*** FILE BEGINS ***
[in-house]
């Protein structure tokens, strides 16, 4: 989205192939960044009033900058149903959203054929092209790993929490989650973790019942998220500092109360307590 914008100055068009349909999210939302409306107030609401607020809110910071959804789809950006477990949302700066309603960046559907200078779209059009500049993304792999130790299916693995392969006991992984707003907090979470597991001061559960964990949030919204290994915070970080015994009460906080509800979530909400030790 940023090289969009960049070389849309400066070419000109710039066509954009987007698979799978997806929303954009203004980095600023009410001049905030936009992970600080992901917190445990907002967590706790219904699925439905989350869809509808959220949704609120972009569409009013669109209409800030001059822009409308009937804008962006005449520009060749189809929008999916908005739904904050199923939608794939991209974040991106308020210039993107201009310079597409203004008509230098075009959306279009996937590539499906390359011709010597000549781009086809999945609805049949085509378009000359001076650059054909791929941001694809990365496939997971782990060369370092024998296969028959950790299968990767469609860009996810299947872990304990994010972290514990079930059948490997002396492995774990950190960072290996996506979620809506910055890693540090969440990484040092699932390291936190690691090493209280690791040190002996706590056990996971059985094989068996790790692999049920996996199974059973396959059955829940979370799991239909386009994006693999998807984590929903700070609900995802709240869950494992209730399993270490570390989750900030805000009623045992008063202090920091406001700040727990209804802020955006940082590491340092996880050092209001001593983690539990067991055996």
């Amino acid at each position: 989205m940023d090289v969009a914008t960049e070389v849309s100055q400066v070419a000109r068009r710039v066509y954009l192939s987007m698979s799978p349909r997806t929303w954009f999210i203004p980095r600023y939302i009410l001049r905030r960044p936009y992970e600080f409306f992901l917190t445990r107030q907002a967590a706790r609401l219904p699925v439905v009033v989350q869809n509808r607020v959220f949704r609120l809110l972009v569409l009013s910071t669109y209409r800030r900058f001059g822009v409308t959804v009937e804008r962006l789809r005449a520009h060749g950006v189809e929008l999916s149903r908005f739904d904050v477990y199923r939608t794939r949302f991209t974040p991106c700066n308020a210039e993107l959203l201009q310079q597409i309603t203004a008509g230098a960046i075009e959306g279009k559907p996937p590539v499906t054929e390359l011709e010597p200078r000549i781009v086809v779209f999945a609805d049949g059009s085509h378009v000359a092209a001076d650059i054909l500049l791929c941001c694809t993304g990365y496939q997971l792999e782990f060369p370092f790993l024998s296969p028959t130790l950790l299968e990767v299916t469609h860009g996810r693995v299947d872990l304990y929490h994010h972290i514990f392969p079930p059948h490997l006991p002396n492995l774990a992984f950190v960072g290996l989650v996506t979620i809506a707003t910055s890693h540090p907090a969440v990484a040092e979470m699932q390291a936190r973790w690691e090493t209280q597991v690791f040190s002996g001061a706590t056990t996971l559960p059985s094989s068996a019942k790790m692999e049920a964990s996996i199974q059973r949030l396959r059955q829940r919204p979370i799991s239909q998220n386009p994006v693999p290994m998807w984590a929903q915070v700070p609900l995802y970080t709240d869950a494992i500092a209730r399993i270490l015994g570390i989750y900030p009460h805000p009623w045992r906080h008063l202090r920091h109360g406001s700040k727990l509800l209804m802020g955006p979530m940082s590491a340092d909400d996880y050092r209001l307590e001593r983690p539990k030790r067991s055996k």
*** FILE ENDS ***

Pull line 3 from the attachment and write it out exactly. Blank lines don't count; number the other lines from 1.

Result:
């Amino acid at each position: 989205m940023d090289v969009a914008t960049e070389v849309s100055q400066v070419a000109r068009r710039v066509y954009l192939s987007m698979s799978p349909r997806t929303w954009f999210i203004p980095r600023y939302i009410l001049r905030r960044p936009y992970e600080f409306f992901l917190t445990r107030q907002a967590a706790r609401l219904p699925v439905v009033v989350q869809n509808r607020v959220f949704r609120l809110l972009v569409l009013s910071t669109y209409r800030r900058f001059g822009v409308t959804v009937e804008r962006l789809r005449a520009h060749g950006v189809e929008l999916s149903r908005f739904d904050v477990y199923r939608t794939r949302f991209t974040p991106c700066n308020a210039e993107l959203l201009q310079q597409i309603t203004a008509g230098a960046i075009e959306g279009k559907p996937p590539v499906t054929e390359l011709e010597p200078r000549i781009v086809v779209f999945a609805d049949g059009s085509h378009v000359a092209a001076d650059i054909l500049l791929c941001c694809t993304g990365y496939q997971l792999e782990f060369p370092f790993l024998s296969p028959t130790l950790l299968e990767v299916t469609h860009g996810r693995v299947d872990l304990y929490h994010h972290i514990f392969p079930p059948h490997l006991p002396n492995l774990a992984f950190v960072g290996l989650v996506t979620i809506a707003t910055s890693h540090p907090a969440v990484a040092e979470m699932q390291a936190r973790w690691e090493t209280q597991v690791f040190s002996g001061a706590t056990t996971l559960p059985s094989s068996a019942k790790m692999e049920a964990s996996i199974q059973r949030l396959r059955q829940r919204p979370i799991s239909q998220n386009p994006v693999p290994m998807w984590a929903q915070v700070p609900l995802y970080t709240d869950a494992i500092a209730r399993i270490l015994g570390i989750y900030p009460h805000p009623w045992r906080h008063l202090r920091h109360g406001s700040k727990l509800l209804m802020g955006p979530m940082s590491a340092d909400d996880y050092r209001l307590e001593r983690p539990k030790r067991s055996k």